That's it. You're done!

It may take some practice to be able to throw it well--if you have a hard time throwing a Frisbee, you may struggle with this. Practice with a regular Frisbee if you need to, and work your way up to your awesome homemade Captain America shield. Remember to whip your wrist as you release the shield, to give it plenty of spin.

I'd love to see some photos of your finished shield if you make one. Just upload a photo or two and post them with a comment.

Thanks for checking this out. Go Captain!
when i try to open the pdf it wont, can you help?
Here's the file right here. If still you can't open it, it's a problem on your end. Make sure you have the latest adobe reader.
Thanks! Will surely post a pic after shield is complete
<p>Hi its me again.</p><p>I just wanted to ask that will normal glue work instead of a hot glue gun?</p><p>In India the price of a glue gun is $60 so its expensive.</p><p>if not normal glue then what else can work?</p><p>Thanks.</p>
<p>Hot glue has the benefit of being flexible, so I'm not sure what other kind of glue could work as a substitute.</p><p>However, you could try simply taping each wedge of cardboard together, and skipping the glue altogether. That might work, but let me know how it goes. Best of luck! :)</p>
<p>Hi! Very nice method to make the shield! I am making it but I had a question.</p><p>Does it break or bend if it hits something very fast?</p>
<p>Thanks, glad to hear you're making one.</p><p>My kids stepped on it and sat on it (dome-side up), and I threw it into walls and stuff all the time. It always came back to the same shape, so I'd say it's actually super durable! :)</p>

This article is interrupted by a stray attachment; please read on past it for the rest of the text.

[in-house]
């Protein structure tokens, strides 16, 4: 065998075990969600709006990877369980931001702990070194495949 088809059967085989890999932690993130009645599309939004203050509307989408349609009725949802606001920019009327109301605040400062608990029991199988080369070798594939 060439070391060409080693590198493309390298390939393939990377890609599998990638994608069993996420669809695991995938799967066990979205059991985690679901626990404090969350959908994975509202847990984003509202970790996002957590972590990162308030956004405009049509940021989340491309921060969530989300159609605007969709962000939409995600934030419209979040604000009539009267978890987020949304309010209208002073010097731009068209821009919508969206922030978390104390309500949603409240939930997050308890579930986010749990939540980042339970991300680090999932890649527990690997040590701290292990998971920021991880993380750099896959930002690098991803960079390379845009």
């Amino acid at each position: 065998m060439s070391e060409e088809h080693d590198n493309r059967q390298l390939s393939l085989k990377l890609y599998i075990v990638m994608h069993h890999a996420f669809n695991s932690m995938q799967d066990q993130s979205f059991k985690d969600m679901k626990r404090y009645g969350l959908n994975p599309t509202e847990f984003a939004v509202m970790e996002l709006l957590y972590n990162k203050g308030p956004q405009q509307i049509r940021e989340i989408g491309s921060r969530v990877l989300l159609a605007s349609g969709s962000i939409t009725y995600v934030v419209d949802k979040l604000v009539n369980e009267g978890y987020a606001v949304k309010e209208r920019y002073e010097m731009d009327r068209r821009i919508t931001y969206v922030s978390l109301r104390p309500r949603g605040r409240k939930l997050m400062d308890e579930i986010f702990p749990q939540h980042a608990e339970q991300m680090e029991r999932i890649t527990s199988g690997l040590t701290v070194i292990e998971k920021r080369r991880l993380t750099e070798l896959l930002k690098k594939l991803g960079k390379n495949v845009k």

<p>Excellent tutorial!! Thank you so much for sharing!</p>
This is the best thing of ever seen thanks for sharing this with the rest of the world you are an amazing person!!!
<p>Thanks so much for posting this! I'm about halfway through with covering it with duct tape (since it's for a costume, not to throw, I didn't use rope) and the center seems incredibly flimsy. Will that go away if I use another layer or two of tape or do I have to do something to reinforce it?</p>
<p>If it's super flimsy in the middle, you could cut out a 6 inch (or so) circle of cardboard and hot glue or tape that to the underside in the middle. That may work to reinforce it.</p><p>But that's just a guess though, as I can't say for sure why your shield seems flimsy. Mine was fairly rigid. Try a few things and see what works best. Good luck! </p>
<p>Thanks, I appreciate it!</p>
<p>Once i have printed everything and also cut it on cardboard, once i start to connect the first triangle parts , can i use masking tape or scotch tape on it? Because i do not have access to duct tape right now. Thanks!</p>
<p>I'm not sure masking tape or scotch tape will work, unfortunately. Duct tape is the only thing I know of that will work well for this.</p>
<p>could i use cloth tape?</p>
<p>That might work. Give it shot, and let me know how it goes! :)</p>
<p>to print out the pdf, do you need a3 paper?</p>
<p>Paper size will vary depending on what country you live in, but you can just print on whatever size of paper you have. </p><p>The paper I used was North American letter size (8 1/2" by 11"). </p>
<p>Hi! I did it half way but somehow i think my shield is too sharp(?) , so i add 1 more wedge or is it suppose to be this coney(?) T.T </p>